It is a very special bond between the desi woman and her tailor - one which is nurtured throughout a woman's life and may even be part of the desi DNA.
Desi Life: the trials and tribulations of dealing with tailors
Tailors - you can't live with them, you can't live without them. Come Eid or Diwali, though, one has to find a peaceful way to co-exist.
There is no parallel to the love-hate relationship that desi women have with their tailors. It's a very special bond, the value of which is drummed into us from the minute we need stitched clothing by virtue of having grown out of items held together by tape (ie nappies). I have a feeling that this bond - which we nurture throughout our lives - might even be part of desi DNA.
As far back as memory can go, we have accompanied our mothers to their tailors. First as bawling babies, then as testy toddlers, right up until that glorious "coming of age" moment when we make the trip alone and give our first brief for an outfit. This is the ultimate sign of empowerment. The ultimate sign of rebellion is to discover - and switch to - another tailor.
Forget about feverish 5-year-olds or monstrous mothers-in-law; the worst tragedy we can suffer is that of our tailor moving shop to another neighborhood or, worse, packing up for good. I have consoled many a friend suffering from painful episodes of "How can he do this to me?!" brought on by a departing tailor. How dare he decide to make a better living for himself elsewhere when I clearly have outfits that need to be stitched?
If you're starting to feel sorry for this breed called tailors, then please don't. They have it good and they know it. They lure us in with amazing display pieces (seldom delivering anything even remotely resembling them), shock us with extortionate rates, blackmail us with long waiting lists and hold for ransom our beloved outfits. Several times a year, they wield more power over us than any mortal should be allowed to. These times are, of course, festive occasions such as the two Eids and Diwali. You can see it in their eyes, the cruel pleasure they derive out of making us beg to have our outfits ready in time for that Diwali party.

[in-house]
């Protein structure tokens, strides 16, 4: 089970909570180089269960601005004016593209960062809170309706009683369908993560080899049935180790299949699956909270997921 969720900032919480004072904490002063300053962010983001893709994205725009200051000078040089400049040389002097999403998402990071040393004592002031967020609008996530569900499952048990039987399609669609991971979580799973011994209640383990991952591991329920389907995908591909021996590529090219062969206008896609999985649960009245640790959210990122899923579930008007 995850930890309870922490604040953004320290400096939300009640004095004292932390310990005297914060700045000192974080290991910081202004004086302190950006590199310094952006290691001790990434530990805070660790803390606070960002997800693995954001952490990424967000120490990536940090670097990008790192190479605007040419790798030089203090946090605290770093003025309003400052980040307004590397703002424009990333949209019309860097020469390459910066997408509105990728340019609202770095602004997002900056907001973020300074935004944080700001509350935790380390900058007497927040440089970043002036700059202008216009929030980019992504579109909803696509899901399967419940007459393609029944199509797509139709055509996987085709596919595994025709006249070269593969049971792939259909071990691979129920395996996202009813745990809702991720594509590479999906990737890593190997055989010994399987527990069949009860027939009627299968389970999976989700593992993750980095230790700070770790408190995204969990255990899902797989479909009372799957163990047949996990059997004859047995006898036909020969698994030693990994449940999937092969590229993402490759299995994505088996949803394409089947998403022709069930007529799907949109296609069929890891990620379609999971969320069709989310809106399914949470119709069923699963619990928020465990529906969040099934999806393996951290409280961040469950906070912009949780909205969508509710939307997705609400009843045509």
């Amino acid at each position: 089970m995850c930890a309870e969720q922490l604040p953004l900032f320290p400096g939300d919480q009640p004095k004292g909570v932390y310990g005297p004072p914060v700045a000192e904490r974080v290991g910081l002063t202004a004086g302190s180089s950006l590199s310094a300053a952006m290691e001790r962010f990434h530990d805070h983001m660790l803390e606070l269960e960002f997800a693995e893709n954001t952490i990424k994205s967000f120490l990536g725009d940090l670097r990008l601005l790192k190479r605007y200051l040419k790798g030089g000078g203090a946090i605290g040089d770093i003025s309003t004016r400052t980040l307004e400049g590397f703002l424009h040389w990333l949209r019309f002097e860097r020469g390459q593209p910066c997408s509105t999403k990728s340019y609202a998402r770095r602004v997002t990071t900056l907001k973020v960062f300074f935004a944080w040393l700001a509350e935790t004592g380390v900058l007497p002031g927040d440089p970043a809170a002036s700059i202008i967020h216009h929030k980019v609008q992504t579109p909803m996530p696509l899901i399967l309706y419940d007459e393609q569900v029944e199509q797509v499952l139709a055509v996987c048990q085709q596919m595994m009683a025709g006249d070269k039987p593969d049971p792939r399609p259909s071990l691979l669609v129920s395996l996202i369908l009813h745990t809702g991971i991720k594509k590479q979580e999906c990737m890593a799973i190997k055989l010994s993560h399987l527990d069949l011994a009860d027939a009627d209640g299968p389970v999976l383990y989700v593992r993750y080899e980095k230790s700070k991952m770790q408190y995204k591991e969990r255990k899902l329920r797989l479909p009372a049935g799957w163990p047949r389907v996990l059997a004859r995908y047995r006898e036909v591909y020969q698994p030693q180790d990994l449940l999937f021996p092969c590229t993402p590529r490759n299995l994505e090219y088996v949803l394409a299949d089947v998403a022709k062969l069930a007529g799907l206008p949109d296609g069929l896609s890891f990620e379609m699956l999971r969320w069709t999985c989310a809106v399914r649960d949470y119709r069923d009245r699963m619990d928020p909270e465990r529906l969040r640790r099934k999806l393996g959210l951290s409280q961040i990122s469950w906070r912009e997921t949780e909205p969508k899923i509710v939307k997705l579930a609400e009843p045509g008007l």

It's that time of the year again, when tailors make a killing and we are the victims (well-dressed ones, if that is any consolation). With Eid Al Adha and Diwali around the corner, tailors are playing harder to get than a picture of Aaradhya Rai Bachchan.
You have two choices now: cater to their whims or show them who's boss by going for ready-stitched. Off-the-rack, ready-made and fuss-free: stick it to the man! Of course, you will have to fight with 200 other desi women who each had the same bright idea as you. But how much fun is it to own an outfit if you didn't have to punch someone in the face to get it?
If you feel up to it, I can clue you in on the best Diwali Bazaar to head to this month, not just for Eid and Diwali outfits, but also for accessories, home furnishings, gifts and general, hand-picked desi goodness.
Nitasha Mulani of Ennigma Events, who backs this event with 15 years of experience, claims no other bazaar in town can match this one's offerings, because she has sourced exhibitors straight from India and Pakistan.
The Ennigma Diwali Bazaar will take place on two consecutive Saturdays (October 20 and 27) at the Oud Metha Ballroom, Mövenpick Hotel Dubai, from noon until 11pm, featuring more than 160 exhibitors.
Don't forget to pack your boxing gloves!
The writer is an honest-to-goodness Desi fan living in Dubai.